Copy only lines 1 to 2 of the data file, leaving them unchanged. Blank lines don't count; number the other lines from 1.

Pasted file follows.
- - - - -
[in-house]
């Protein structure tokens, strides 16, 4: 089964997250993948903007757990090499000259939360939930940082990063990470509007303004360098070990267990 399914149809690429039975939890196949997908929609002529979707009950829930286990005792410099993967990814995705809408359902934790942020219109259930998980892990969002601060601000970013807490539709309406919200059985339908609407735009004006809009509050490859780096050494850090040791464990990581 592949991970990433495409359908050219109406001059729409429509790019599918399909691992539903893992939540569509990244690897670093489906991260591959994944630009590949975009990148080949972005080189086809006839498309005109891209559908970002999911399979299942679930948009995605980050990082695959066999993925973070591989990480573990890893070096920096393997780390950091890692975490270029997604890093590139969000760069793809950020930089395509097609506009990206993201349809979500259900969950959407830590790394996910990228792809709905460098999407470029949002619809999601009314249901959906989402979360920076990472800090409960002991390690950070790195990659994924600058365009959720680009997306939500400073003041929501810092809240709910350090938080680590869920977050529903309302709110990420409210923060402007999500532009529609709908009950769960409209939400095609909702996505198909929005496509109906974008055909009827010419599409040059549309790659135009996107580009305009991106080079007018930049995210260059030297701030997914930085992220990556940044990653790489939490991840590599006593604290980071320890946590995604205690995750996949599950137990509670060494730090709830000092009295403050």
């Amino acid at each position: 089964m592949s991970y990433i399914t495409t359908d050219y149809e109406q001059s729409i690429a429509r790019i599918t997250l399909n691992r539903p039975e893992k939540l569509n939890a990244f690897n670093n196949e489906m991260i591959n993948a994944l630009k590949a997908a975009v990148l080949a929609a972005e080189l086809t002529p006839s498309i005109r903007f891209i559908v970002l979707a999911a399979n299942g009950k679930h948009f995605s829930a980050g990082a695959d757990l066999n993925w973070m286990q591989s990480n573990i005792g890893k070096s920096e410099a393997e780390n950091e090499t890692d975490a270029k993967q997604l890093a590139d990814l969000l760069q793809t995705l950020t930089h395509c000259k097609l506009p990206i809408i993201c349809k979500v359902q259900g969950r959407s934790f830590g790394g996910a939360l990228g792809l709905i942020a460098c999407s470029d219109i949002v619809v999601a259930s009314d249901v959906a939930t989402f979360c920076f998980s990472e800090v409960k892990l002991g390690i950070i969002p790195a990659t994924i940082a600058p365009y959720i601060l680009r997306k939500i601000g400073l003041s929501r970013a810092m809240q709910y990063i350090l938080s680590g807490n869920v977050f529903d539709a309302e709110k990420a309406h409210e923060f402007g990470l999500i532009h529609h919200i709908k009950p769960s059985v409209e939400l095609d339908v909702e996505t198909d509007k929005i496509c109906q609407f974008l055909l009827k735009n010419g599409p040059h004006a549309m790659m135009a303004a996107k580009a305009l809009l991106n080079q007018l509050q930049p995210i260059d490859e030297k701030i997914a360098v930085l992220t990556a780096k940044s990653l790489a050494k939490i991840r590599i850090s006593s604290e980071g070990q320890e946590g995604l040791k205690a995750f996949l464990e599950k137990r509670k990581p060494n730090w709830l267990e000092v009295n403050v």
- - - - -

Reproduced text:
[in-house]
């Protein structure tokens, strides 16, 4: 089964997250993948903007757990090499000259939360939930940082990063990470509007303004360098070990267990 399914149809690429039975939890196949997908929609002529979707009950829930286990005792410099993967990814995705809408359902934790942020219109259930998980892990969002601060601000970013807490539709309406919200059985339908609407735009004006809009509050490859780096050494850090040791464990990581 592949991970990433495409359908050219109406001059729409429509790019599918399909691992539903893992939540569509990244690897670093489906991260591959994944630009590949975009990148080949972005080189086809006839498309005109891209559908970002999911399979299942679930948009995605980050990082695959066999993925973070591989990480573990890893070096920096393997780390950091890692975490270029997604890093590139969000760069793809950020930089395509097609506009990206993201349809979500259900969950959407830590790394996910990228792809709905460098999407470029949002619809999601009314249901959906989402979360920076990472800090409960002991390690950070790195990659994924600058365009959720680009997306939500400073003041929501810092809240709910350090938080680590869920977050529903309302709110990420409210923060402007999500532009529609709908009950769960409209939400095609909702996505198909929005496509109906974008055909009827010419599409040059549309790659135009996107580009305009991106080079007018930049995210260059030297701030997914930085992220990556940044990653790489939490991840590599006593604290980071320890946590995604205690995750996949599950137990509670060494730090709830000092009295403050």